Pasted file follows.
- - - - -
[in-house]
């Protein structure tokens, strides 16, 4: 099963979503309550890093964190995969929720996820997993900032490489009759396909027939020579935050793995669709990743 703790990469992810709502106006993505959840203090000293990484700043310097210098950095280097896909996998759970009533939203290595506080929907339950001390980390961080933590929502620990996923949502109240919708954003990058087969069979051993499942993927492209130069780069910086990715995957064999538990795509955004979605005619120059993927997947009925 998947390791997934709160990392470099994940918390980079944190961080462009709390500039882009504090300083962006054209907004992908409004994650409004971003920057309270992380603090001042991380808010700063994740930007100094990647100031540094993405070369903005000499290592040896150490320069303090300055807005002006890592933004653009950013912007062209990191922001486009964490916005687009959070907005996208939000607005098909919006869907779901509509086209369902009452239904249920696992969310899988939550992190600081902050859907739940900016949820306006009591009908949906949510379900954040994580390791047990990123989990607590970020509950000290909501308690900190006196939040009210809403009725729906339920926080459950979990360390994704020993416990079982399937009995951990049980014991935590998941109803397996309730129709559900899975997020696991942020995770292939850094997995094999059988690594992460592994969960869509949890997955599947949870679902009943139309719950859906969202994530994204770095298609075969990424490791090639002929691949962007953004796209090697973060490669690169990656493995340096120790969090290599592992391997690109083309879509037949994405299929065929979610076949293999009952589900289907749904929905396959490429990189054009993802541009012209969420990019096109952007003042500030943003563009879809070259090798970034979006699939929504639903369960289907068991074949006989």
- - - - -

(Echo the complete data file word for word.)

[in-house]
């Protein structure tokens, strides 16, 4: 099963979503309550890093964190995969929720996820997993900032490489009759396909027939020579935050793995669709990743 703790990469992810709502106006993505959840203090000293990484700043310097210098950095280097896909996998759970009533939203290595506080929907339950001390980390961080933590929502620990996923949502109240919708954003990058087969069979051993499942993927492209130069780069910086990715995957064999538990795509955004979605005619120059993927997947009925 998947390791997934709160990392470099994940918390980079944190961080462009709390500039882009504090300083962006054209907004992908409004994650409004971003920057309270992380603090001042991380808010700063994740930007100094990647100031540094993405070369903005000499290592040896150490320069303090300055807005002006890592933004653009950013912007062209990191922001486009964490916005687009959070907005996208939000607005098909919006869907779901509509086209369902009452239904249920696992969310899988939550992190600081902050859907739940900016949820306006009591009908949906949510379900954040994580390791047990990123989990607590970020509950000290909501308690900190006196939040009210809403009725729906339920926080459950979990360390994704020993416990079982399937009995951990049980014991935590998941109803397996309730129709559900899975997020696991942020995770292939850094997995094999059988690594992460592994969960869509949890997955599947949870679902009943139309719950859906969202994530994204770095298609075969990424490791090639002929691949962007953004796209090697973060490669690169990656493995340096120790969090290599592992391997690109083309879509037949994405299929065929979610076949293999009952589900289907749904929905396959490429990189054009993802541009012209969420990019096109952007003042500030943003563009879809070259090798970034979006699939929504639903369960289907068991074949006989």